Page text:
3. Set up small power stations and sub-stations in rural areas for supplying power exclusively to villages.
4. The frequent breaking down of transformers and distributors in rural areas causes havoc with agricultural operations. SEBs, though, don't have the money to replace these assets. The Government will encourage farmers' (and other users) to form cooperatives to install, maintain and charge for these rural electrical equipment. Loans from the Rural Electrification Corporation will be given for this.
Our Steps to Strengthen the Rural Cooperative Movement
1. To unveil a National Rural Cooperatives Policy which will review the working of the cooperative sector so far, simplify rules and regulations governing the functioning of cooperative societies and introduce necessary reforms to bring this sector in line with the reforms in the rest of the national economy.
2. The policy will also recommend measures to promote the cooperative movement in States where it is weak and ailing.
3. Free cooperatives from political and bureaucratic interference.
4. Take effective steps to eliminate corruption and nepotism in cooperative bodies.
5. Ensure that rural cooperatives are not only commercially viable but also promote equity and social justice.
6. Make entry in passbooks mandatory for all money deposits.
7. Only those entirely dependent on agriculture will be allowed to become members of farmers' cooperative societies.
8. Ensure free, fair and timely elections to cooperative bodies.
9. Encourage collaboration between the cooperative sector and the corporate sector in the areas of marketing, manufacturing, technology transfer, mobilization of investible resources and exports. All necessary measures will, however, be taken to ensure that the interests of small and medium farmers are not only protected but promoted by such collaborative ventures.
10. The BJP will enact the long-pending Multi-State Cooperative Act.
11. Multiple and often conflicting laws and agencies governing cooperative banks and other rural financial institutions will be streamlined.
Our Steps to Implement Land Reforms
1. Enforce the implementation of land ceiling laws in all States.
2. Set up designated courts to quickly deal will all land ceiling disputes and monitoring enforcement of verdicts.
3. Expedite distribution of ceiling surplus land among landless farmers.
4. Monitor the use of the distributed land to prevent its alienation from beneficiaries.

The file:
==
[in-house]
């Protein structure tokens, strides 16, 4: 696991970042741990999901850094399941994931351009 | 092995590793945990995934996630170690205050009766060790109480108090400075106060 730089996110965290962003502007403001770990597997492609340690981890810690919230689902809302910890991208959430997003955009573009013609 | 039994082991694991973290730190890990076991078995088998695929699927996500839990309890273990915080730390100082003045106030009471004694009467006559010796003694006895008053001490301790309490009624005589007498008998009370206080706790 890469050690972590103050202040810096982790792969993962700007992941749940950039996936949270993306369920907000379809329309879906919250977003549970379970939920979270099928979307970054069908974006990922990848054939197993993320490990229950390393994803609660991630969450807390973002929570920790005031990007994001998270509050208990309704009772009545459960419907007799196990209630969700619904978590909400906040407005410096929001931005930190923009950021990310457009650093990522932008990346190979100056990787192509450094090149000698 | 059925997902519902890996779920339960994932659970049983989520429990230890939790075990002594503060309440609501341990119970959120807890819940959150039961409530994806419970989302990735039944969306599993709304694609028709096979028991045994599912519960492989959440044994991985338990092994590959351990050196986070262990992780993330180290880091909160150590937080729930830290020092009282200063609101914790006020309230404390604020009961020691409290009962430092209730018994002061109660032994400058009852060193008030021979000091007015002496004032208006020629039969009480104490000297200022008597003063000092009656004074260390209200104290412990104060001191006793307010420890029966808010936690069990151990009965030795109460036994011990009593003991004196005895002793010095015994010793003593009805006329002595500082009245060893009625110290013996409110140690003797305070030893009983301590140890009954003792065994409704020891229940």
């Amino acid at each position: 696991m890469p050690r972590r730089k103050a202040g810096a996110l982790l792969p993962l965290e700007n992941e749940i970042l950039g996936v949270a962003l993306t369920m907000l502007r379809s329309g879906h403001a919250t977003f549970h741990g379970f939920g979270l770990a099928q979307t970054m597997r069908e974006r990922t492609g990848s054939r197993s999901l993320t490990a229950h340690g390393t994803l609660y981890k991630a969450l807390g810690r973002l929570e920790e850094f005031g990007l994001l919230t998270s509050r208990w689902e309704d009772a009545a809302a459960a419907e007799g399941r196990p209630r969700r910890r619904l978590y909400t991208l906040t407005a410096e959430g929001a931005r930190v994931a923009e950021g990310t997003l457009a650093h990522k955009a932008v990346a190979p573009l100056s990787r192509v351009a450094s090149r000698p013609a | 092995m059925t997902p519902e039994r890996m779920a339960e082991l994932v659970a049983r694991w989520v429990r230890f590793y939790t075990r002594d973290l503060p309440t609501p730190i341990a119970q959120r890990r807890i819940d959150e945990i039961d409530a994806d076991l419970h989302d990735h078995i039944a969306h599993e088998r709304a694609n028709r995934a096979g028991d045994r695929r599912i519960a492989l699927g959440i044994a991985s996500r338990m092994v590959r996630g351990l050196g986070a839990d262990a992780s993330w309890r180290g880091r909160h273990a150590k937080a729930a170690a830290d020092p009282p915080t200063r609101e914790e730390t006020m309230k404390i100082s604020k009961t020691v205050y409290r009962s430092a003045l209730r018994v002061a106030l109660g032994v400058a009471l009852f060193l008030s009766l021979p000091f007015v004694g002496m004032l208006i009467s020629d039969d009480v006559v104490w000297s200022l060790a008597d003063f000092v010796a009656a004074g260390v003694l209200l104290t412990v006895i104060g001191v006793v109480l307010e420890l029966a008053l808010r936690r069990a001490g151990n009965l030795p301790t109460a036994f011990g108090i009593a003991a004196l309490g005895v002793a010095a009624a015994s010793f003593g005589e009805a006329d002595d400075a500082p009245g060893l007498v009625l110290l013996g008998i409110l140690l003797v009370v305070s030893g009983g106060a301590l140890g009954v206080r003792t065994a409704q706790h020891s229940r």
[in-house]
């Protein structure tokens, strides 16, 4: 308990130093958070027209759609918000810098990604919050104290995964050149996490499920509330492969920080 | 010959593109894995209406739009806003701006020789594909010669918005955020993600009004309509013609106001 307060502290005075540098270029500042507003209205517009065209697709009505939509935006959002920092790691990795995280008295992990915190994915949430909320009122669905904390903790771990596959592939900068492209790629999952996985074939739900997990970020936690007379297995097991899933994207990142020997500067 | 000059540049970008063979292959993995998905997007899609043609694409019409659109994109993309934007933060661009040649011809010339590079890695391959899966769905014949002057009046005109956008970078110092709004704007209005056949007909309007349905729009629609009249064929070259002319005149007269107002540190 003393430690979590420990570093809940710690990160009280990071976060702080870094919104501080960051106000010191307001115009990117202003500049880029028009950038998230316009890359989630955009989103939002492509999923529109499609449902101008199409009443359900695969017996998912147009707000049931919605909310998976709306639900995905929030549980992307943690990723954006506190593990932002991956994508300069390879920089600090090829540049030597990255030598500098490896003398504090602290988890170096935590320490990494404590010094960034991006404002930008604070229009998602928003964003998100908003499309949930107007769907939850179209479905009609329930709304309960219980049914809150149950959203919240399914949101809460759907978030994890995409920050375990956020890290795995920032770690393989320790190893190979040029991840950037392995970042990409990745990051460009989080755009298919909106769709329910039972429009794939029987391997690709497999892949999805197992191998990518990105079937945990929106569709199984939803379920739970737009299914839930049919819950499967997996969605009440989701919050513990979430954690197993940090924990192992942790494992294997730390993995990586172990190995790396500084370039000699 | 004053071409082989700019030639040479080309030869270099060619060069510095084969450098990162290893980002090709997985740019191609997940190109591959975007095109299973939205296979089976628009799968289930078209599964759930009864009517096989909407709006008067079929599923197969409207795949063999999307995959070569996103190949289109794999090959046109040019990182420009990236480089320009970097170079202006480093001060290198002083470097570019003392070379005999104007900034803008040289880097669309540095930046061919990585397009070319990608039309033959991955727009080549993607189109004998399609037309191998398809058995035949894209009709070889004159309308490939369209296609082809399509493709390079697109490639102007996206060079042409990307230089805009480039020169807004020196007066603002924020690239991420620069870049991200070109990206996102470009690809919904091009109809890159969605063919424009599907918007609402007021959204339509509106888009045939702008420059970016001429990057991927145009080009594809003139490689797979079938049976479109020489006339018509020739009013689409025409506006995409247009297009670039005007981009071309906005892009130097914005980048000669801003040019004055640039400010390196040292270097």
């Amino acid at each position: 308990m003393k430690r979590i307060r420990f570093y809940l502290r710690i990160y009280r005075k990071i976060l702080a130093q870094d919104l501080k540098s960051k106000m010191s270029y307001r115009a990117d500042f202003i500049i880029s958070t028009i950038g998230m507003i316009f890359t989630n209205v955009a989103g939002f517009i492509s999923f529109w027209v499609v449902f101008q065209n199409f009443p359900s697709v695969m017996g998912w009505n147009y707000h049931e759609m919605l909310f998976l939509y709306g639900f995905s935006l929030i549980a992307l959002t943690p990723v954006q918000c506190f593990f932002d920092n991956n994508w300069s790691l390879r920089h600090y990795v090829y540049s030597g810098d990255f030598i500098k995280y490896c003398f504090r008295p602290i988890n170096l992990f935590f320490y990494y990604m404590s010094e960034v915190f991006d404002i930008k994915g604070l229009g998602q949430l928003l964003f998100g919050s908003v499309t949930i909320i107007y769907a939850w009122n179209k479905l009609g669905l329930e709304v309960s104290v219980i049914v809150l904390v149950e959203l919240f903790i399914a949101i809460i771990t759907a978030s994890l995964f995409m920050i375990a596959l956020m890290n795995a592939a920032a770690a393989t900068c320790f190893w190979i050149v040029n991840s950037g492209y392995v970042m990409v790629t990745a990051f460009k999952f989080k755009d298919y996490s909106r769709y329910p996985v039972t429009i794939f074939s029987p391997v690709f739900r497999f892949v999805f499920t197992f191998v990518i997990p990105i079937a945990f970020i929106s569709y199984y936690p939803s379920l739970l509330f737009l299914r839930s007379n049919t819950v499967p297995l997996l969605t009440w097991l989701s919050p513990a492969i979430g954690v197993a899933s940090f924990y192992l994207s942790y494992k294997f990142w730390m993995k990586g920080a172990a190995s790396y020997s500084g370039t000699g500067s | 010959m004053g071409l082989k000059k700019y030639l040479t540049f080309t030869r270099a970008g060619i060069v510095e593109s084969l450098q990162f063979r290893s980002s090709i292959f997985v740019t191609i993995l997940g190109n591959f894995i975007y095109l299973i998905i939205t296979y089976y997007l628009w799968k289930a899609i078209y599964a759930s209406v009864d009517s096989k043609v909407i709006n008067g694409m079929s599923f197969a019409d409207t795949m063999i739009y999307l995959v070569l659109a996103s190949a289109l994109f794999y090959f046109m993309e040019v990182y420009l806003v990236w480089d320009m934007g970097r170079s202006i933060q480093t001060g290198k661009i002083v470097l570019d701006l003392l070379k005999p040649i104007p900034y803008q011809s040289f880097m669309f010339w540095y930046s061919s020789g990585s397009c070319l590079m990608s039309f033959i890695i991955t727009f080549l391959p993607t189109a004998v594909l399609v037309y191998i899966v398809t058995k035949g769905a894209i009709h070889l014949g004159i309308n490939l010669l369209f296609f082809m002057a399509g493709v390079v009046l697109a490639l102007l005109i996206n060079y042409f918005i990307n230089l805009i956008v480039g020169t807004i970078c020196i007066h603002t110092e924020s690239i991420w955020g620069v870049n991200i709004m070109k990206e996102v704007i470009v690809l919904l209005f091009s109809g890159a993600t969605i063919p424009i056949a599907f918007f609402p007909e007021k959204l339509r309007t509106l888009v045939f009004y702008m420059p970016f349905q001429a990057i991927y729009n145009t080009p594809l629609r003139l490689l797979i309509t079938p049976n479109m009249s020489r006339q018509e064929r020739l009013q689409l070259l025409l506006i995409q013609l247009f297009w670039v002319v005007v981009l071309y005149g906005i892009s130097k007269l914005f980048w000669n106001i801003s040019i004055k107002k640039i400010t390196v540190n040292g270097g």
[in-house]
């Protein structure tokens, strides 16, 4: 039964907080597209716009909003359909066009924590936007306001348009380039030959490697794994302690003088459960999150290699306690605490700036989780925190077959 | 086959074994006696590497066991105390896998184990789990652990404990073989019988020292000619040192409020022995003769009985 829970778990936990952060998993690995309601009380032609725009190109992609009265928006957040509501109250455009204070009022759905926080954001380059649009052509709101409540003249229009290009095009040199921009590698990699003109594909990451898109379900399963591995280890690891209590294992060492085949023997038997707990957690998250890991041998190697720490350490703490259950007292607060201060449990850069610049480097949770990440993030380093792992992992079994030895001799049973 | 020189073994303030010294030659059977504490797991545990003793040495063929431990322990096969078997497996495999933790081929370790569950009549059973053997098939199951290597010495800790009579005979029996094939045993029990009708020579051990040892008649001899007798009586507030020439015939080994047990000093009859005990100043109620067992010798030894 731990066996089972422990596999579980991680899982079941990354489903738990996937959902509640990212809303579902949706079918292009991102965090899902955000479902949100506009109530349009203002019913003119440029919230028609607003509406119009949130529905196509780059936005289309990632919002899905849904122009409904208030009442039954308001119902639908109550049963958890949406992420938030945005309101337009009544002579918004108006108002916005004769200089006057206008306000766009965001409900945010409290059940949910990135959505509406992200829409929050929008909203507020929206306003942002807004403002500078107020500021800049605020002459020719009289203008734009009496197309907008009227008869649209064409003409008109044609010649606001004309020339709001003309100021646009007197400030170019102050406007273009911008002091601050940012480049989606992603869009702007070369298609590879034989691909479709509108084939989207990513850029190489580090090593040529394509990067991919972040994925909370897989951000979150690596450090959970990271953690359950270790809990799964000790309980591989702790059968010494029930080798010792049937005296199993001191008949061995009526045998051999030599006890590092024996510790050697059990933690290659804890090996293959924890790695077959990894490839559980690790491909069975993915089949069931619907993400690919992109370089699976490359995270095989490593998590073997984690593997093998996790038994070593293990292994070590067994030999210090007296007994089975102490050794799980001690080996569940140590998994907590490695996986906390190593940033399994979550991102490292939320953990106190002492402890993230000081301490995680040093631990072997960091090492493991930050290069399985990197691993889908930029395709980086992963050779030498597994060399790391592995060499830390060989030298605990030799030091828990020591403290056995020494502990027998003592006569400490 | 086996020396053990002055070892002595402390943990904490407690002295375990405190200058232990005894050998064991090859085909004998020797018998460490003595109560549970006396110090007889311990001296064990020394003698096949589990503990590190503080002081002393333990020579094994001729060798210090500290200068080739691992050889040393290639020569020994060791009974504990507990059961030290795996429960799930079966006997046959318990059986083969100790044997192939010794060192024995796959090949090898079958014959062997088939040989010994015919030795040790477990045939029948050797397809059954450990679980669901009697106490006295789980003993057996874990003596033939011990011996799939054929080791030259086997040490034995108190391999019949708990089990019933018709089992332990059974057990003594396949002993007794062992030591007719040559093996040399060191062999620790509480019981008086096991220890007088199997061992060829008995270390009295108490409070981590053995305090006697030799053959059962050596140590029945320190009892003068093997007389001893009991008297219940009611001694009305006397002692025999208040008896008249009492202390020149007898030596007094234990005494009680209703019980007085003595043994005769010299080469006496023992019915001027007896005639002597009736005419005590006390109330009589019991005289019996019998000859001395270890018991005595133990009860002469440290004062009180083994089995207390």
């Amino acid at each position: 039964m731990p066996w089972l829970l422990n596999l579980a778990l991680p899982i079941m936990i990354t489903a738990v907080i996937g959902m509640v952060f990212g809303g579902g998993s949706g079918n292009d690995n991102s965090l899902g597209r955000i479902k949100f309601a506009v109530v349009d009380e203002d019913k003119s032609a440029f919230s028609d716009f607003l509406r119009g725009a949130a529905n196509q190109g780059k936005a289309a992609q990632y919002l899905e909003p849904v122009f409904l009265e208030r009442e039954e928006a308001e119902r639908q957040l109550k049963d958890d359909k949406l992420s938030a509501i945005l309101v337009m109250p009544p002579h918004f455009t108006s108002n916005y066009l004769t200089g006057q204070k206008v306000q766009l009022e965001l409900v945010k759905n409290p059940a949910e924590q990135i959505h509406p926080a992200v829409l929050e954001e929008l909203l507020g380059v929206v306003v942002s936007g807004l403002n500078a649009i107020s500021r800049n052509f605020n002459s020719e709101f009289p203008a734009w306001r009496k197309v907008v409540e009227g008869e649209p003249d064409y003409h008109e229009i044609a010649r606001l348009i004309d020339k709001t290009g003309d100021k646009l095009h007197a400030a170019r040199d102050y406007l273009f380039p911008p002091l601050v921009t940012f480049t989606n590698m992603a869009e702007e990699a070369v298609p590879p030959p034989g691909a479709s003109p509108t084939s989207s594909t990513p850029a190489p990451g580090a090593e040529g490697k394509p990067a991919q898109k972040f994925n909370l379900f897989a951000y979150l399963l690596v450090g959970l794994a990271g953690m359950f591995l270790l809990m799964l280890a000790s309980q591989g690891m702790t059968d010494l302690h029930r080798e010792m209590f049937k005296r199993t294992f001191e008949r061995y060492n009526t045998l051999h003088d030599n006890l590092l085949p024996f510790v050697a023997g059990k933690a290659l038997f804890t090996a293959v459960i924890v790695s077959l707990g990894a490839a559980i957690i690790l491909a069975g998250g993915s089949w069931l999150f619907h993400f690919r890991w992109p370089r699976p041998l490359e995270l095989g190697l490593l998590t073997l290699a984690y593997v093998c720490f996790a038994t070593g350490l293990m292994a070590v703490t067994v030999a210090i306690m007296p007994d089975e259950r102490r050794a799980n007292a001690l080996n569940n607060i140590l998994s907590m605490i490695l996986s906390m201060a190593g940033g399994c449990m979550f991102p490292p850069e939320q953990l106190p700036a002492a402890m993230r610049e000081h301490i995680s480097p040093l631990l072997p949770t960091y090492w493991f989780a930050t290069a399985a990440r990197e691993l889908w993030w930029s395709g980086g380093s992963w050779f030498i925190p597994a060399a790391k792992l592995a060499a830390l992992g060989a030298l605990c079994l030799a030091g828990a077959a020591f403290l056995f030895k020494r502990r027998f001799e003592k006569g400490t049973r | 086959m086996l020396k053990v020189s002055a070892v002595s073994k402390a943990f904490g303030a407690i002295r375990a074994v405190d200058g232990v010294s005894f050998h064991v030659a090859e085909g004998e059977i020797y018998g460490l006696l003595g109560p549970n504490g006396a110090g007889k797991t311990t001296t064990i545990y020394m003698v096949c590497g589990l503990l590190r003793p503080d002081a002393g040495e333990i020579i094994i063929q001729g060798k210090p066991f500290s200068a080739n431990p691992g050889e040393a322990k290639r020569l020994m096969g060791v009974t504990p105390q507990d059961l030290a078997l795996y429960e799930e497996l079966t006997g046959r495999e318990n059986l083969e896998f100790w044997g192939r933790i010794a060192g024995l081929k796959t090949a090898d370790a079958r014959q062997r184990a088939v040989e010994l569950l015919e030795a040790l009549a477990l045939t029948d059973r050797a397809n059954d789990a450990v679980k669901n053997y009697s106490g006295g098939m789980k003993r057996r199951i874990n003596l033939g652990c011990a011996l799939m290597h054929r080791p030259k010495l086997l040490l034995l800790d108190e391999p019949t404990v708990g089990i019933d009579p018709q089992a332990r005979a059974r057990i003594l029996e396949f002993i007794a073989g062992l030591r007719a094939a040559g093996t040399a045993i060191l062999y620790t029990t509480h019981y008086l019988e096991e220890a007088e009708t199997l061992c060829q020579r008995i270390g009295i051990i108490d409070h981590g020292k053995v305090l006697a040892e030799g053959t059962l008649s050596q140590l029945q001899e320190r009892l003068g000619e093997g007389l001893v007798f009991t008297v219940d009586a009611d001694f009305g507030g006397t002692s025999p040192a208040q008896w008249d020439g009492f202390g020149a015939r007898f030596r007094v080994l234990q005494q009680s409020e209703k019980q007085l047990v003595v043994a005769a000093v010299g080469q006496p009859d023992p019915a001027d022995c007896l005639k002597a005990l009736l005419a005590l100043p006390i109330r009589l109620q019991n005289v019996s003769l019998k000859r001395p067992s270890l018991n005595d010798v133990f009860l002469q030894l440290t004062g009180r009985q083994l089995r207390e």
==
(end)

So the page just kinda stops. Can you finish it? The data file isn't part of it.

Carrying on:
5. Reclaim cultivable land lying fallow.
6. Time-bound registration of all lands.
7. Decide ownership rights at the level of Gram Panchayats without any delay.
Our Steps to Improve Rural Education
1. Re-orient education in villages and rural towns to address the varied needs of agriculture, agro-processing, agri-services, management and other areas of the rural economy. Agriculture and related subjects will be specially included in the curriculum in rural schools.
2. Give a big boost to technical and vocational education as it is crucial to the development of rural human resources.
3. Set up a chain of Krishi Vidyalayas in each block to enrich the knowledge content and expertise of young people who are engaged in farming and farm-related activities.
4. Increase facilities for informal farm education, short-term courses, seminars, field trips, etc. for the benefit of practicing agriculturists.
5. Give a major boost to rural R&D by strengthening the link between agricultural universities and top achievers in the farming community.
Our Steps to Ensure Cow Protection
THE BJP regretfully observes that, despite Article 48 of the Constitution, millions of cows and cow progeny are slaughtered every year, most of them for export, thereby causing irreparable harm to agriculture and villages. Keeping in view Article 48, the BJP will:
1. Impose a total ban on the slaughter of cows and cow-progeny, including bulls and bullocks and prohibit all trade, including export (state as well as private) in beef.
2. Create a policy that will result in improved cattle breeding.
3. Exempt the income of Goshalas and Pinjrapoles from tax.
The BJP recognizes the fact that from times immemorial, cow-protection has remained of the basics of Indian culture and Indian agriculture and it is on the patient back of the cow and its progeny that the entire structure of Indian agriculture rests. Over seven crore animals are employed in farming operations in Indian villages, more than 80 per cent of the rural transport needs are met by the bullock cart. Our livestock is also an effective protection against environmental degradation.